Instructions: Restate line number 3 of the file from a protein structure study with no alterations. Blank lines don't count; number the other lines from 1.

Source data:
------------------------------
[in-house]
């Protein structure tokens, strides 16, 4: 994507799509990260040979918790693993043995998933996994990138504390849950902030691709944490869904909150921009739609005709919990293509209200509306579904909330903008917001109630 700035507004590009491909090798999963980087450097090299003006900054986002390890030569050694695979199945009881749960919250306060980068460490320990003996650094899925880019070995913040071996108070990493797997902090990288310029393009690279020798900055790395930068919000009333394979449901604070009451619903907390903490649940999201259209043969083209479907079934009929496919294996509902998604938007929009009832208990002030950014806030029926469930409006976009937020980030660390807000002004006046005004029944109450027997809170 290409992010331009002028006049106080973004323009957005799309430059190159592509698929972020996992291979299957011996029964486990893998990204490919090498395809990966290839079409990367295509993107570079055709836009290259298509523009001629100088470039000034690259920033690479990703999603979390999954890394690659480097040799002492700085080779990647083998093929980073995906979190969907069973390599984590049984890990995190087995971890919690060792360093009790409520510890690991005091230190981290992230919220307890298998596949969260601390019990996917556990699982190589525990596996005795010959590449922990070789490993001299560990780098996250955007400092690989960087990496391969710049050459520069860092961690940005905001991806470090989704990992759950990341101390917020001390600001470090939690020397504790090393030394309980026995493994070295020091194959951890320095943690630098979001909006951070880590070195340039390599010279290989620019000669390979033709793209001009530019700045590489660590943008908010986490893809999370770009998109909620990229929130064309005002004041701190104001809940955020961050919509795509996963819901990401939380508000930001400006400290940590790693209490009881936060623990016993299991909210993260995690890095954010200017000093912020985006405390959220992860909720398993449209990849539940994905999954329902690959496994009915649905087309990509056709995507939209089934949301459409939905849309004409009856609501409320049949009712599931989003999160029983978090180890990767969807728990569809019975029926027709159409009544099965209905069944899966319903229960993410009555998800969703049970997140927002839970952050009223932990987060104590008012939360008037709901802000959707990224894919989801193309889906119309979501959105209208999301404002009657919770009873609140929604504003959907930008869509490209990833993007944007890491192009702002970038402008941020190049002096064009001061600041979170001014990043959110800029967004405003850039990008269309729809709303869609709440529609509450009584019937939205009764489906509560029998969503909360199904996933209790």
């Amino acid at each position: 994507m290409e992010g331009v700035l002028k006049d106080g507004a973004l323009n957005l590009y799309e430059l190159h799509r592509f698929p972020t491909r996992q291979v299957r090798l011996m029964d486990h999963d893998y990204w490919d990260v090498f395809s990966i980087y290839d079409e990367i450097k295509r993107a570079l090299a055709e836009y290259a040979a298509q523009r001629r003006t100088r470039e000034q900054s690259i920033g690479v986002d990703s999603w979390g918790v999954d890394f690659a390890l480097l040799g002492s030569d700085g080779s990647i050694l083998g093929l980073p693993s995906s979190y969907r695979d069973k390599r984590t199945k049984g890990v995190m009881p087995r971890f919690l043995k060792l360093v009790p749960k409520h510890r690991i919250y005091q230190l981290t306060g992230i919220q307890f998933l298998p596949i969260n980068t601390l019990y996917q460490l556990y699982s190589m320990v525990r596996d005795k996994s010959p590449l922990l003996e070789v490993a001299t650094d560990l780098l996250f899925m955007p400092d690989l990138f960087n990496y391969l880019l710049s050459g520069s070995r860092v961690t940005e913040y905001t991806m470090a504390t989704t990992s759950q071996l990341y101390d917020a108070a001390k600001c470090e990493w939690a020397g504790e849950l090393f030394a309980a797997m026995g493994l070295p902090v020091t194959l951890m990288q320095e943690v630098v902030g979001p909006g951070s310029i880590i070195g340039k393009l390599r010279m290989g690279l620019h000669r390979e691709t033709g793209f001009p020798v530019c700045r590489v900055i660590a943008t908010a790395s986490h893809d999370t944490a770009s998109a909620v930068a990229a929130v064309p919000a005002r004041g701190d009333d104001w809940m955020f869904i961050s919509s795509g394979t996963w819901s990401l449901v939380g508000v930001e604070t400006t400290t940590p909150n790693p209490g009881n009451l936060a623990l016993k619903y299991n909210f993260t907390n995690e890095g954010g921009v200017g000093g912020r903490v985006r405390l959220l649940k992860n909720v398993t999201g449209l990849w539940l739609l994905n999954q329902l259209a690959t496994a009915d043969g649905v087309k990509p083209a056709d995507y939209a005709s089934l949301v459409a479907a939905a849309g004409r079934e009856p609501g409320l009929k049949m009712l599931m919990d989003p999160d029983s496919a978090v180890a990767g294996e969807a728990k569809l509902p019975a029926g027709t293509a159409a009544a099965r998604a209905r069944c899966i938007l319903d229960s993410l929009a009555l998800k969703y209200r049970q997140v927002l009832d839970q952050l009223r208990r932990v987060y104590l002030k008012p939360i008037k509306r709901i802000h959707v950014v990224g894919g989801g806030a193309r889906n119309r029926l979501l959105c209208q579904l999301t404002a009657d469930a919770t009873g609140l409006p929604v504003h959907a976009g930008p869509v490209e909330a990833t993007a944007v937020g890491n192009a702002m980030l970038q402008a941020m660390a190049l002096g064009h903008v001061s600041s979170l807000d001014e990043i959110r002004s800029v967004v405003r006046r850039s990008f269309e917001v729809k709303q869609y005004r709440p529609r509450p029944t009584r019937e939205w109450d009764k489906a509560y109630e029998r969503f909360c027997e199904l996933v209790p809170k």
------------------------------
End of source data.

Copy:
């Amino acid at each position: 994507m290409e992010g331009v700035l002028k006049d106080g507004a973004l323009n957005l590009y799309e430059l190159h799509r592509f698929p972020t491909r996992q291979v299957r090798l011996m029964d486990h999963d893998y990204w490919d990260v090498f395809s990966i980087y290839d079409e990367i450097k295509r993107a570079l090299a055709e836009y290259a040979a298509q523009r001629r003006t100088r470039e000034q900054s690259i920033g690479v986002d990703s999603w979390g918790v999954d890394f690659a390890l480097l040799g002492s030569d700085g080779s990647i050694l083998g093929l980073p693993s995906s979190y969907r695979d069973k390599r984590t199945k049984g890990v995190m009881p087995r971890f919690l043995k060792l360093v009790p749960k409520h510890r690991i919250y005091q230190l981290t306060g992230i919220q307890f998933l298998p596949i969260n980068t601390l019990y996917q460490l556990y699982s190589m320990v525990r596996d005795k996994s010959p590449l922990l003996e070789v490993a001299t650094d560990l780098l996250f899925m955007p400092d690989l990138f960087n990496y391969l880019l710049s050459g520069s070995r860092v961690t940005e913040y905001t991806m470090a504390t989704t990992s759950q071996l990341y101390d917020a108070a001390k600001c470090e990493w939690a020397g504790e849950l090393f030394a309980a797997m026995g493994l070295p902090v020091t194959l951890m990288q320095e943690v630098v902030g979001p909006g951070s310029i880590i070195g340039k393009l390599r010279m290989g690279l620019h000669r390979e691709t033709g793209f001009p020798v530019c700045r590489v900055i660590a943008t908010a790395s986490h893809d999370t944490a770009s998109a909620v930068a990229a929130v064309p919000a005002r004041g701190d009333d104001w809940m955020f869904i961050s919509s795509g394979t996963w819901s990401l449901v939380g508000v930001e604070t400006t400290t940590p909150n790693p209490g009881n009451l936060a623990l016993k619903y299991n909210f993260t907390n995690e890095g954010g921009v200017g000093g912020r903490v985006r405390l959220l649940k992860n909720v398993t999201g449209l990849w539940l739609l994905n999954q329902l259209a690959t496994a009915d043969g649905v087309k990509p083209a056709d995507y939209a005709s089934l949301v459409a479907a939905a849309g004409r079934e009856p609501g409320l009929k049949m009712l599931m919990d989003p999160d029983s496919a978090v180890a990767g294996e969807a728990k569809l509902p019975a029926g027709t293509a159409a009544a099965r998604a209905r069944c899966i938007l319903d229960s993410l929009a009555l998800k969703y209200r049970q997140v927002l009832d839970q952050l009223r208990r932990v987060y104590l002030k008012p939360i008037k509306r709901i802000h959707v950014v990224g894919g989801g806030a193309r889906n119309r029926l979501l959105c209208q579904l999301t404002a009657d469930a919770t009873g609140l409006p929604v504003h959907a976009g930008p869509v490209e909330a990833t993007a944007v937020g890491n192009a702002m980030l970038q402008a941020m660390a190049l002096g064009h903008v001061s600041s979170l807000d001014e990043i959110r002004s800029v967004v405003r006046r850039s990008f269309e917001v729809k709303q869609y005004r709440p529609r509450p029944t009584r019937e939205w109450d009764k489906a509560y109630e029998r969503f909360c027997e199904l996933v209790p809170k």